China has expressed regret Friday over former UN chief Kofi Annan's resignation
China expressed regret Friday over former UN chief Kofi Annan's resignation as international envoy for Syria and said it would continue to "work for a political resolution" to the conflict.
Beijing, which along with Moscow has vetoed three UN Security Council resolutions on Syria, also said it wanted the United Nations to play an important role in trying to solve the deadly 17-month conflict.
"China expresses regret at Annan's resignation. We understand the difficulty of Annan's mediation work, and respect his decision," said foreign ministry spokesman Hong Lei in a statement.
"China supports the UN playing an important role in the appropriate resolution of the Syrian issue."
Annan announced on Thursday that he was quitting his role as the UN and Arab League envoy for Syria, complaining that his April peace plan had not received the support it deserved from major powers.
He also hit out at "continuous finger-pointing and name-calling" at the UN Security Council, which he said had prevented coordinated action to end the bloodshed.
His resignation sparked a new round of recriminations among the five permanent members of the UN Security Council, with Washington blaming Beijing and Moscow's vetoing of three separate resolutions on the Syrian conflict.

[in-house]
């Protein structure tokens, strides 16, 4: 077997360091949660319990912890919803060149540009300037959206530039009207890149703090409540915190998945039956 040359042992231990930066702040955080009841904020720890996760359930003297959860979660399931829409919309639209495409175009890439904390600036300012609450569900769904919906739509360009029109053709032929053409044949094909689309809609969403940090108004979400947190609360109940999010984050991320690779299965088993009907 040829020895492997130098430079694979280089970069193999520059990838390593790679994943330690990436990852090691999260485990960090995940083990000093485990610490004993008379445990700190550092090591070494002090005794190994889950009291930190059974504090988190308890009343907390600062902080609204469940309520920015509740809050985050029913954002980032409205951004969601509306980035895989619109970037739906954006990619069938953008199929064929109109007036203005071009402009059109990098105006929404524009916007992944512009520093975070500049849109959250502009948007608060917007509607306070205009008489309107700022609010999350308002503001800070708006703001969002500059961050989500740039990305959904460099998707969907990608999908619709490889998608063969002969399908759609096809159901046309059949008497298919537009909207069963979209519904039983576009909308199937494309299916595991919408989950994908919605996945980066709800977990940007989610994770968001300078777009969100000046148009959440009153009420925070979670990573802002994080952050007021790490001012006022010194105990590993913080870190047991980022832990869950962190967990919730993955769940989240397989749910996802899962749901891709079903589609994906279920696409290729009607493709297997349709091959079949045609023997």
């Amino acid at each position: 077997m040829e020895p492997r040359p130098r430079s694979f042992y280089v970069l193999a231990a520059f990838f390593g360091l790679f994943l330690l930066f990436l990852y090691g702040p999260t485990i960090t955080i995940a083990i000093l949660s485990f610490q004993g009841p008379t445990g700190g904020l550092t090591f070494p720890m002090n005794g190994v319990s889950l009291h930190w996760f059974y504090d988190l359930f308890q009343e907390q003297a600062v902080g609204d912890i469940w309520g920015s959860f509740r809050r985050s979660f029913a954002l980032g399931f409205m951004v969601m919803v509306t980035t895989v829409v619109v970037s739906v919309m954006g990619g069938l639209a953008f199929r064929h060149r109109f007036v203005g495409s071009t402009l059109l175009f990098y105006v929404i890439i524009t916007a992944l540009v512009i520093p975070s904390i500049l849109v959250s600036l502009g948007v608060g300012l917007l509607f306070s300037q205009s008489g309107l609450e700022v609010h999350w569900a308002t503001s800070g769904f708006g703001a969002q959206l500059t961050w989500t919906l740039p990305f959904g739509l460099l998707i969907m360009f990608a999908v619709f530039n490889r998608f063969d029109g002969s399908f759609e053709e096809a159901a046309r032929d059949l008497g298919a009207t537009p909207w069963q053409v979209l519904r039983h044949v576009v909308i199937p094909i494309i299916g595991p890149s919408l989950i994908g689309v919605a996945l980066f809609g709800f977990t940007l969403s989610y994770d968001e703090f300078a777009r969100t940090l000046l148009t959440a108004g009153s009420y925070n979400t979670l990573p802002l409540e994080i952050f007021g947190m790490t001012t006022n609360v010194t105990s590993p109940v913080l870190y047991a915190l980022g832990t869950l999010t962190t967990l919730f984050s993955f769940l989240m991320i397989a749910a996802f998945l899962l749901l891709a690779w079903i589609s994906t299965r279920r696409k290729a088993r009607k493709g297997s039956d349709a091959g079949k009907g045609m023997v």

UN Secretary General Ban Ki-moon and Annan have both called for the Security Council to impose "consequences" if Syrian President Bashar al-Assad and the Syrian opposition failed to carry out Annan's peace plan.
During a visit to Beijing last month, when he met China's President Hu Jintao and Foreign Minister Yang Jiechi, Ban said the Security Council must unite and take action on the "very serious" situation in Syria.
Analysts say China's unwillingness to back further action in Syria may stem from its discomfort with Western military intervention after last year's uprising in Libya, which eventually led to the fall of leader Moamer Kadhafi.
China consistently opposed military action in Libya within the 15-member Security Council, but did not use its veto to block the March 2011 resolution authorising the operation, instead abstaining in the vote.
It believes the West misinterpreted the resolution and went too far.
"External intervention to achieve regime change and to prevent a humanitarian disaster may appear to be sensible and responsible reasons to act," said the People's Daily, the mouthpiece of China's Communist Party, last month.
"Several wars since the start of the new century has repeatedly proved that the 'promotion of democracy' and 'humanitarianism' are a pretext for foreign powers who seek personal gain," it added.